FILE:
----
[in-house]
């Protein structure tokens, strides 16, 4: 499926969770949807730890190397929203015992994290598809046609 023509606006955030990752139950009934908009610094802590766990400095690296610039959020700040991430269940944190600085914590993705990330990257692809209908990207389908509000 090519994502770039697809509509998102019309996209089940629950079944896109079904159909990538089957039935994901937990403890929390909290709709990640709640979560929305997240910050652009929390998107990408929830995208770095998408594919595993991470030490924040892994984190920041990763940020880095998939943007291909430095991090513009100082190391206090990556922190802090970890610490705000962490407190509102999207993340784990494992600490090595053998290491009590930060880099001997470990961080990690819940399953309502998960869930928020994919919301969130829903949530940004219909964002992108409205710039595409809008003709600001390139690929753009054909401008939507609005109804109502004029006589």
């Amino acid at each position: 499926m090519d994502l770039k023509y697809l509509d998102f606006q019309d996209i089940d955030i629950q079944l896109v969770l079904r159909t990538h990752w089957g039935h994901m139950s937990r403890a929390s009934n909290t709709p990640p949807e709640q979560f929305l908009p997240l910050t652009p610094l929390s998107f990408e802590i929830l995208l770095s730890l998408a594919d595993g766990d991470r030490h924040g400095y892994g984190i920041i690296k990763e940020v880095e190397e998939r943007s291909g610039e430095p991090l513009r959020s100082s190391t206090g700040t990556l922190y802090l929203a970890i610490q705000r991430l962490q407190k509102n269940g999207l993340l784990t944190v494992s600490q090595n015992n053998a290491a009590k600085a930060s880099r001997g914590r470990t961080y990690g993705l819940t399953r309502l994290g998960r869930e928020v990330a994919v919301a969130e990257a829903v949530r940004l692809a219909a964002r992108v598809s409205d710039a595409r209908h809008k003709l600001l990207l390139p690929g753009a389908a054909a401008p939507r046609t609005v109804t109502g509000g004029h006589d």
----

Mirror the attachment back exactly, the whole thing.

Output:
[in-house]
């Protein structure tokens, strides 16, 4: 499926969770949807730890190397929203015992994290598809046609 023509606006955030990752139950009934908009610094802590766990400095690296610039959020700040991430269940944190600085914590993705990330990257692809209908990207389908509000 090519994502770039697809509509998102019309996209089940629950079944896109079904159909990538089957039935994901937990403890929390909290709709990640709640979560929305997240910050652009929390998107990408929830995208770095998408594919595993991470030490924040892994984190920041990763940020880095998939943007291909430095991090513009100082190391206090990556922190802090970890610490705000962490407190509102999207993340784990494992600490090595053998290491009590930060880099001997470990961080990690819940399953309502998960869930928020994919919301969130829903949530940004219909964002992108409205710039595409809008003709600001390139690929753009054909401008939507609005109804109502004029006589």
């Amino acid at each position: 499926m090519d994502l770039k023509y697809l509509d998102f606006q019309d996209i089940d955030i629950q079944l896109v969770l079904r159909t990538h990752w089957g039935h994901m139950s937990r403890a929390s009934n909290t709709p990640p949807e709640q979560f929305l908009p997240l910050t652009p610094l929390s998107f990408e802590i929830l995208l770095s730890l998408a594919d595993g766990d991470r030490h924040g400095y892994g984190i920041i690296k990763e940020v880095e190397e998939r943007s291909g610039e430095p991090l513009r959020s100082s190391t206090g700040t990556l922190y802090l929203a970890i610490q705000r991430l962490q407190k509102n269940g999207l993340l784990t944190v494992s600490q090595n015992n053998a290491a009590k600085a930060s880099r001997g914590r470990t961080y990690g993705l819940t399953r309502l994290g998960r869930e928020v990330a994919v919301a969130e990257a829903v949530r940004l692809a219909a964002r992108v598809s409205d710039a595409r209908h809008k003709l600001l990207l390139p690929g753009a389908a054909a401008p939507r046609t609005v109804t109502g509000g004029h006589d």